The is the story of an abandoned child, Chieko, who is found and raised by kind Kyoto shopkeepers, and her eventual reconnection by chance with her twin sister, Naeko, in post-occupation Japan. Apparently twins were once considered inauspicious in Japan. Her foster parents suffer terrible guilt because Chieko is such a fine, solicitous child. They imagine they've inflicted horrible suffering on the unknown parents when, in fact, either because of poverty or superstition, it was Chieko's parents who abandoned her. Twenty years later she's a beautiful woman who must make sense of her history.
A book which must not be rushed through, that's how beautiful the language is. It's hard to believe it was translated from the German. A book about thA book which must not be rushed through, that's how beautiful the language is. It's hard to believe it was translated from the German. A book about the will to live, among other things, and the richness of life even under horribly reduced circumstances. To read it merely as an account of life in the Gulag would be too limiting. It goes much deeper.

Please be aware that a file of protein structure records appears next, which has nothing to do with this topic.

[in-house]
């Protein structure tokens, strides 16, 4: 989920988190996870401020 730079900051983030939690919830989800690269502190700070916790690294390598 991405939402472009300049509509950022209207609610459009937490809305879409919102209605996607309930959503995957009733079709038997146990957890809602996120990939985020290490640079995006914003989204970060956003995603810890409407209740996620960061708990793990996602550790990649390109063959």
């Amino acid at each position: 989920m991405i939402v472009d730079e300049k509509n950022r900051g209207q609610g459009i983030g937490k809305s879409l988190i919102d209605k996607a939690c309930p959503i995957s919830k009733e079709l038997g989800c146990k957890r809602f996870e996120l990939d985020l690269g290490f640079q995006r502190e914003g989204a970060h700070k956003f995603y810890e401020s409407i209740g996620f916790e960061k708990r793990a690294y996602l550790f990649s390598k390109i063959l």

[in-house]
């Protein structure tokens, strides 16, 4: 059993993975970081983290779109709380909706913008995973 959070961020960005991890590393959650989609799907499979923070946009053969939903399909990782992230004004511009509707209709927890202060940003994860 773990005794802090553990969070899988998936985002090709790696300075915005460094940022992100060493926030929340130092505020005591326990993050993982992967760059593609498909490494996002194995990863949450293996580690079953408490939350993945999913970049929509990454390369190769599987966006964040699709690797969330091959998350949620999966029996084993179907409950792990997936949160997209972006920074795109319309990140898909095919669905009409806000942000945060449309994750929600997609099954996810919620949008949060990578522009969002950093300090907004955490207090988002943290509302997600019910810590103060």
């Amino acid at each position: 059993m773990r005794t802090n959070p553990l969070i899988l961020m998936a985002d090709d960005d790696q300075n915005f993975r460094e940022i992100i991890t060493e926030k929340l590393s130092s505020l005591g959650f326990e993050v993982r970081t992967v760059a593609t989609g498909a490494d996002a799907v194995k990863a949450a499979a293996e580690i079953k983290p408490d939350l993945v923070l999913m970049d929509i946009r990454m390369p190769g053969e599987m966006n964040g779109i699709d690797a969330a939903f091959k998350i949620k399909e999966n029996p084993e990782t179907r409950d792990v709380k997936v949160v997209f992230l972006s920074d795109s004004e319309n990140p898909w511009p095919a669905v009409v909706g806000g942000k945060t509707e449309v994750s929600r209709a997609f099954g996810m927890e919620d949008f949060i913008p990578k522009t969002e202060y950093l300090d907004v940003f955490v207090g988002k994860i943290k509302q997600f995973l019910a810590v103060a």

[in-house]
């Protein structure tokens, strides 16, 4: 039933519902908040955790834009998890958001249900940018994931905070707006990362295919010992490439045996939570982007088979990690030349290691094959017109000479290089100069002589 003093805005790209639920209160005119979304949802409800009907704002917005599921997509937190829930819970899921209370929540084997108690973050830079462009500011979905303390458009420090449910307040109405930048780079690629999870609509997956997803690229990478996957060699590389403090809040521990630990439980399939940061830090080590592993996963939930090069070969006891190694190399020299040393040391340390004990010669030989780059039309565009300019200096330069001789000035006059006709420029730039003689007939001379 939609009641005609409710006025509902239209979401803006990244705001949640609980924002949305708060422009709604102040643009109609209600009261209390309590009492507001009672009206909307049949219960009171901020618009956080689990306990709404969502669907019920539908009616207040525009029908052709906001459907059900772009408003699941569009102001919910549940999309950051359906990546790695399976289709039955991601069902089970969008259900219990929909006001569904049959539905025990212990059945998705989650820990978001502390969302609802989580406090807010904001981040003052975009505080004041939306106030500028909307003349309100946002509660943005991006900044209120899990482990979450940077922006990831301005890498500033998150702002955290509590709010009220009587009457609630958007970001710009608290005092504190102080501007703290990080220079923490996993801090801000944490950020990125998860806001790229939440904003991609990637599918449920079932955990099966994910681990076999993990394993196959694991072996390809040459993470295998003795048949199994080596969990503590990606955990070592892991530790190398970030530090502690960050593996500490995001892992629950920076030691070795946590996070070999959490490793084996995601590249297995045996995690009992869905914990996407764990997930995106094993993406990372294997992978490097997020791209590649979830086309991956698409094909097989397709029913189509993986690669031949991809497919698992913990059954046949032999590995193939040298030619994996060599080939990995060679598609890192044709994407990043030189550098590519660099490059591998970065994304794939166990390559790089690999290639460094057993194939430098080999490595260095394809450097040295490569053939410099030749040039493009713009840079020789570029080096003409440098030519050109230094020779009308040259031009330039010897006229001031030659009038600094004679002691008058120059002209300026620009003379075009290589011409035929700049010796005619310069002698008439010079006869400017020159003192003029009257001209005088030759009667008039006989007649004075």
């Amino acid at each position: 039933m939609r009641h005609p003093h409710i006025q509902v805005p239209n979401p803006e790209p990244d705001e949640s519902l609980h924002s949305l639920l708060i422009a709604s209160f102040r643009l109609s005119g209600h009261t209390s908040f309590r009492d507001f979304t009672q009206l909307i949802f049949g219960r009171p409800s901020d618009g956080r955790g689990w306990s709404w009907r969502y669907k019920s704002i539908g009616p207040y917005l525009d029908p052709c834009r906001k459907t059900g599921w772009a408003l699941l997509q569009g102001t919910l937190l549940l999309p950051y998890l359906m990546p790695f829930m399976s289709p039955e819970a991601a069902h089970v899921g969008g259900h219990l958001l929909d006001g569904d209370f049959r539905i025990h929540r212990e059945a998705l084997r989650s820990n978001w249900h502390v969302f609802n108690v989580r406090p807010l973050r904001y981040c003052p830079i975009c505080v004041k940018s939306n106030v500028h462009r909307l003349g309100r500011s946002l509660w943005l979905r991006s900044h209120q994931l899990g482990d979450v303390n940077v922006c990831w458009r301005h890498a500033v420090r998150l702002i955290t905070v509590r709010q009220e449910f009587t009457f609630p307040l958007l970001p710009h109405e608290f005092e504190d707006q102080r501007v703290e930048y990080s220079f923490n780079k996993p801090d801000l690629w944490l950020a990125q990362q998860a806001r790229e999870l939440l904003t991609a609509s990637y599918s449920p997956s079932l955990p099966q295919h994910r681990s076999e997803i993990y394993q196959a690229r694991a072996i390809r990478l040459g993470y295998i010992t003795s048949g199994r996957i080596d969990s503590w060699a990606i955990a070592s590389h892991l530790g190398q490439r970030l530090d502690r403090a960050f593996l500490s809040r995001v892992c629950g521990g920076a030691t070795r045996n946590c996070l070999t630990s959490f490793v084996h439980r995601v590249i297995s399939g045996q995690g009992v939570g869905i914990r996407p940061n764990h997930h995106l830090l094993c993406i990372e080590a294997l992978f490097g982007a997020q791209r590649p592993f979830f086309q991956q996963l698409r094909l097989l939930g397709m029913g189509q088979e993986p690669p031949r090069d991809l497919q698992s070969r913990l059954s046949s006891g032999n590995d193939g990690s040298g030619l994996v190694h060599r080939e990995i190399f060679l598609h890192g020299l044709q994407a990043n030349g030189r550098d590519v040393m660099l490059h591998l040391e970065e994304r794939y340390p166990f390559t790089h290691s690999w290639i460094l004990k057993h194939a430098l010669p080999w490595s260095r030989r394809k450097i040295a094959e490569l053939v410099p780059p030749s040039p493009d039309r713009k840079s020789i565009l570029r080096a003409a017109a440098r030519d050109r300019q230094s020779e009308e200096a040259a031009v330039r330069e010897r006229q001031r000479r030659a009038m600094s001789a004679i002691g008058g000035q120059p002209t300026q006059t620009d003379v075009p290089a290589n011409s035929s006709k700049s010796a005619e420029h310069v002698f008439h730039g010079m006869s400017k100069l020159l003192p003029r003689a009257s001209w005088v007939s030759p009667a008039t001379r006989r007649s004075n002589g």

Late in life a gay man remembers what it was like to be transported from his family home in Romania to the Russian Gulag. It was 1945 and he was a 17-year old ethnic German and so must be made to pay for the crimes of Hitler. Romania was a combatant allied with the Axis Powers. Needless to say, this young man had nothing to do with it. Moreover, what should have been for him a memorable period of sexual awakening was in fact a time when homosexuality was a crime punishable by death, a time when Stalin--the murderer of 25 to 50 million of his own people--still ruled.